It's nice to see a good idea reach fruition, as is the case with UM Law Professor Michael Froomkin's Foreclosure Fellowships, which received national attention in this Time article:
The Professor also points to this NYT article from Saturday on how some judges are holding banks' feet to the fire on producing the underlying mortgage documents, which in one case led a federal judge to dismiss a claim based on a securitized mortgage where the alleged assignee could not provide proof that it owned the underlying note, effectively wiping out a $461k debt.
That specter of judicial paralysis helped spur UM law professor Michael Froomkin to create the foreclosure defense program. It places fledgling attorneys like Paschal with legal aid service organizations to help tackle the backlog of cases — more than 50,000 foreclosure filings so far this year in Miami-Dade County alone. Many homeowners don't know what legal defenses are available to them as they battle lenders to keep their properties — or at least make foreclosure less painful, and costly. "Potentially, one of the most significant [defenses] is that the lender, because so many home loans were securitized during the housing boom, often doesn't even know who owns the mortgage anymore," says Froomkin. That, he adds, could throw into question the lender's right to bring the foreclosure case in the first place.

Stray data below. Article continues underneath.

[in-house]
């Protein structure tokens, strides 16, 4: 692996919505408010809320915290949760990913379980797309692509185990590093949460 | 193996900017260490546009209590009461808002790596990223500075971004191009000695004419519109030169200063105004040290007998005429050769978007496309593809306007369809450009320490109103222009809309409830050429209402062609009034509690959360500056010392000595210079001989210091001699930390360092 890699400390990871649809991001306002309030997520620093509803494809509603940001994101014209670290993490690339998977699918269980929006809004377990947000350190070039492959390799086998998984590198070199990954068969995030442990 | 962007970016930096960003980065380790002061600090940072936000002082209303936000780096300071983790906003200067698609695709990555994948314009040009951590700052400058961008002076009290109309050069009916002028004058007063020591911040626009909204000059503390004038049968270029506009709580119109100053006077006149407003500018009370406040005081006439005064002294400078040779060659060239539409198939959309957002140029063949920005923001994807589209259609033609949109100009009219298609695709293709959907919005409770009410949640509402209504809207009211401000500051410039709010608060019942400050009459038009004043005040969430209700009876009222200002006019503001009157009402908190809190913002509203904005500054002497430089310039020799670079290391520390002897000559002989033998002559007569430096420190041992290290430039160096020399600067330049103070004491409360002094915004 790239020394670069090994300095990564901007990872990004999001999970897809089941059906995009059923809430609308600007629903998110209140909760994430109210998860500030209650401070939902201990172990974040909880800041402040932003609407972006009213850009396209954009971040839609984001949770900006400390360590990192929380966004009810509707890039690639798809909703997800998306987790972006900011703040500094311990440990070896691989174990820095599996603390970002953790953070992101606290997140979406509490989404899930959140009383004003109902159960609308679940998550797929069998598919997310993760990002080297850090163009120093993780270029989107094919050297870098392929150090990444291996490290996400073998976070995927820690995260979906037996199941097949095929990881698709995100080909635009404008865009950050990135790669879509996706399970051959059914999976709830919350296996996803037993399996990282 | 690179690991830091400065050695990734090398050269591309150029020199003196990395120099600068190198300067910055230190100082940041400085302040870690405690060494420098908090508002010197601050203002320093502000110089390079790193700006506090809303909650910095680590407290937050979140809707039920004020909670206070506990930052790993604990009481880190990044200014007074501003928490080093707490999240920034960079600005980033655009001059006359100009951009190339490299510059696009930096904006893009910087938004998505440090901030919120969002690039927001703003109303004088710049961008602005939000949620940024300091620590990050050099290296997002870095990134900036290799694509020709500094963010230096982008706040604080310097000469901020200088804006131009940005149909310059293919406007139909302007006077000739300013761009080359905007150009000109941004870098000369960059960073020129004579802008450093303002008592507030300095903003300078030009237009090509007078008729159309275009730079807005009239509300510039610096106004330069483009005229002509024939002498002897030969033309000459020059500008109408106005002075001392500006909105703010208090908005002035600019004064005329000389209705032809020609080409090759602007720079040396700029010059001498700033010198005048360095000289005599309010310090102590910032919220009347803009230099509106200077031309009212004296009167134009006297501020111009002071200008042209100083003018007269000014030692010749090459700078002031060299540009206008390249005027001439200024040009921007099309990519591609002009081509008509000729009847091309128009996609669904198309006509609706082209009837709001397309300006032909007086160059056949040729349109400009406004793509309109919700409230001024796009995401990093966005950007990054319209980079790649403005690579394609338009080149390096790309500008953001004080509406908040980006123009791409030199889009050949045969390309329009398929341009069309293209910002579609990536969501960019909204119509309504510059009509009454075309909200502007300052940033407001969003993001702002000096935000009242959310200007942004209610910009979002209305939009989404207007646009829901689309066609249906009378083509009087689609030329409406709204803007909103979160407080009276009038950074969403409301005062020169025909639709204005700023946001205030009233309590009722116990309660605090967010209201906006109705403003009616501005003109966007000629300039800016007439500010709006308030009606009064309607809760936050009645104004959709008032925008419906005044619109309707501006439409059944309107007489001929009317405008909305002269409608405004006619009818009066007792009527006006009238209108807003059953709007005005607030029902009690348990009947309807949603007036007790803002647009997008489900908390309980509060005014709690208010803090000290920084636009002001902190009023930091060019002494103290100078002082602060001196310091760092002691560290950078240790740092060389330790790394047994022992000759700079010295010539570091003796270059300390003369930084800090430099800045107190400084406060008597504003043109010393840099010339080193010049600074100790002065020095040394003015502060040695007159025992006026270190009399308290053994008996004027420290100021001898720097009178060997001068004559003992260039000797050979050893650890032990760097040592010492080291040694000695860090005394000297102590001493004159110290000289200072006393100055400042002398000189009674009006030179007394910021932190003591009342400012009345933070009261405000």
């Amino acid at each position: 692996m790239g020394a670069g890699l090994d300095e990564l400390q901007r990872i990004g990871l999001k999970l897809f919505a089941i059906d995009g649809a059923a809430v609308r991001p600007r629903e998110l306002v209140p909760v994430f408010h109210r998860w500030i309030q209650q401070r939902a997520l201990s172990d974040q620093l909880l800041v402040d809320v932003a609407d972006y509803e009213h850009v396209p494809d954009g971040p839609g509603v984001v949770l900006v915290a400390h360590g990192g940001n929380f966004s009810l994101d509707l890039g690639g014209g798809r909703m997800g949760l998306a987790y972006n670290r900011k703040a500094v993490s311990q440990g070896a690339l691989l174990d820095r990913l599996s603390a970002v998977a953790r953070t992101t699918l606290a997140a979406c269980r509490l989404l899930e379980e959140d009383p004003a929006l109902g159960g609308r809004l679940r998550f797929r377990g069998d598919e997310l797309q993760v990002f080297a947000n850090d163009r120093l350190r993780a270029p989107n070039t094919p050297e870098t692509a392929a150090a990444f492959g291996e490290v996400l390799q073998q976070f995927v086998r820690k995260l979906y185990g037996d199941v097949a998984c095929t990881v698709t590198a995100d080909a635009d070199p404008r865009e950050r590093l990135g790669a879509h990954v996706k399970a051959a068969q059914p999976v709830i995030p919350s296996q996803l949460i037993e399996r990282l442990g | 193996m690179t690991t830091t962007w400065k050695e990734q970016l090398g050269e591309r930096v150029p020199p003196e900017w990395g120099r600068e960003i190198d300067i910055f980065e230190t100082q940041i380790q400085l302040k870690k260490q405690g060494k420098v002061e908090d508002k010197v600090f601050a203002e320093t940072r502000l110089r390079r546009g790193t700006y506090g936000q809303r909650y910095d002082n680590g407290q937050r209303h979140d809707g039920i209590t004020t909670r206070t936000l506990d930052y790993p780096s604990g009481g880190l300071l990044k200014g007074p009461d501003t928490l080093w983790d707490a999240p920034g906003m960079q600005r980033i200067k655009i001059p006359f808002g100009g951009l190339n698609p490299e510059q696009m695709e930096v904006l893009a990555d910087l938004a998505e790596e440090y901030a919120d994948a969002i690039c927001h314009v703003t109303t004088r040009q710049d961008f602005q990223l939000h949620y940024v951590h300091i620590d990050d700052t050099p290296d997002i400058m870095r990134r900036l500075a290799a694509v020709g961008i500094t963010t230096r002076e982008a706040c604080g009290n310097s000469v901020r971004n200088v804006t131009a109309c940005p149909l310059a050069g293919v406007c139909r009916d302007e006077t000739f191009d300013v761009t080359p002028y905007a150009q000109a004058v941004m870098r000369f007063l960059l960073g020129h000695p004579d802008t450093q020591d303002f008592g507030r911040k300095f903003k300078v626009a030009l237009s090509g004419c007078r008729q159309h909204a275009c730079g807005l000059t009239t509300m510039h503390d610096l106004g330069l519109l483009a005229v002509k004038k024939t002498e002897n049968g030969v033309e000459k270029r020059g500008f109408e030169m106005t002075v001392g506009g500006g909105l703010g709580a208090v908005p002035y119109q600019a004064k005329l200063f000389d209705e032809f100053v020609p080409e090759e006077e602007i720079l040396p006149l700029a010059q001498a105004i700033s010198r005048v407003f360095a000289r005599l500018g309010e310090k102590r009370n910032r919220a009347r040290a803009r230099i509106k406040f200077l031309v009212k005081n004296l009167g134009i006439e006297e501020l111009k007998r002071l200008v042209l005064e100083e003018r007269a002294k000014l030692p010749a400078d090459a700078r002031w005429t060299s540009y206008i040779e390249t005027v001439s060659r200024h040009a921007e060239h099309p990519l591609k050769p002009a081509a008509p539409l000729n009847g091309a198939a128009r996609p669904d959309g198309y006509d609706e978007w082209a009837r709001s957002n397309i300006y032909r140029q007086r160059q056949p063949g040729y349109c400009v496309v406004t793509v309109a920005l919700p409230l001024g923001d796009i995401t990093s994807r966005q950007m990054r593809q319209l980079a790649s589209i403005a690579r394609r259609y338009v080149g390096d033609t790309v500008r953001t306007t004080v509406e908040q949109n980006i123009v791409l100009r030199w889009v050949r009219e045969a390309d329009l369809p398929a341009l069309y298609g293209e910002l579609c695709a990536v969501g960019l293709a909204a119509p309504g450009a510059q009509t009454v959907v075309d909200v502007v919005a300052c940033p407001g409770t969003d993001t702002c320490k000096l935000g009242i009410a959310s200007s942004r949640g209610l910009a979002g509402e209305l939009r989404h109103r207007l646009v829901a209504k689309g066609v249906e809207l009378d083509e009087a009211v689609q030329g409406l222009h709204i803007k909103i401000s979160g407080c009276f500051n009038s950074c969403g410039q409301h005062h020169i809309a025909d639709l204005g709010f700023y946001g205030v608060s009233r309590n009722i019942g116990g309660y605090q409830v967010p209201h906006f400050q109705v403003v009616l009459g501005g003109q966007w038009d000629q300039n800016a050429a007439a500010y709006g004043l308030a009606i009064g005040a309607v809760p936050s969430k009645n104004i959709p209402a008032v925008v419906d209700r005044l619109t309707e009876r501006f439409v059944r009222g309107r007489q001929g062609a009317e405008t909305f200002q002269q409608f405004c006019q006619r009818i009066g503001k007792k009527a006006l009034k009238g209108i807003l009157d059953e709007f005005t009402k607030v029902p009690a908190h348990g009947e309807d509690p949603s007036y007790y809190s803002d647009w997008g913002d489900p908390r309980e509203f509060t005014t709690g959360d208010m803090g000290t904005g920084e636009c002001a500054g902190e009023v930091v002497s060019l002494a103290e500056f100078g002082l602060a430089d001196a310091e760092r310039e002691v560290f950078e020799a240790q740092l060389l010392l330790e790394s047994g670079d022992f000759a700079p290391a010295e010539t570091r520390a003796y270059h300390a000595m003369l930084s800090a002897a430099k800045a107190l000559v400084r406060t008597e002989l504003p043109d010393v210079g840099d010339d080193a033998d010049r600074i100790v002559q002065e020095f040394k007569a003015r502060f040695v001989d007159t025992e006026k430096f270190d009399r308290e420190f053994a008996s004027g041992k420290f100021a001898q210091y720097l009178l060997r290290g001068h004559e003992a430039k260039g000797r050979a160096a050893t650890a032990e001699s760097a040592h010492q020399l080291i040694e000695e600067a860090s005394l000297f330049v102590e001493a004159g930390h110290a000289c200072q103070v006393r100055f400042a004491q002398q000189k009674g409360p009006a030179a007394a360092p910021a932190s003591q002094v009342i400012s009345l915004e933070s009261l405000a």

Carolina Lombardi, senior attorney at Legal Services of Greater Miami Inc., which is mentoring some of the UM fellows, says foreclosure defendants also need attorneys to help them fend off all too frequent lender practices such as exorbitant escrow claims. "Homeowners who have lawyers are usually prevailing in those cases," says Lombardi. But she notes that unless homeowners fall below the federal poverty line ($22,000 for a family of four), they can't qualify for the free legal aid that agencies like hers provide. That creates an obstacle for most foreclosure defendants, who aren't impoverished but, due to job loss and other circumstances that brought them to the brink of losing their home, often can't afford a lawyer.
Another impediment is foreclosure law itself, a bureaucratically convoluted field worthy of a Dickens novel. "It's a labor-intensive area of practice," says Paschal. "It involves a ton of paperwork." Yet another is the relatively low pay attorneys usually reap from defending foreclosure clients. Melanca Clark, counsel at the Brennan Center and co-author of this month's study, urges Congress and state legislatures to create incentives, like more funding for foreclosure legal representation, that "level the playing field" against lenders and their comparatively well paid lawyers. Restrictions on government funding for legal services should be relaxed, she says, especially rules that don't let victorious foreclosure defendants collect attorney fees, as prevailing parties in most other kinds of civil litigation do. "We need structural reforms as badly as we need more [foreclosure defense] lawyers," says Clark.
I'm fine with all that, provided the Judge who dismissed the case did so without the slightest hint of compassion.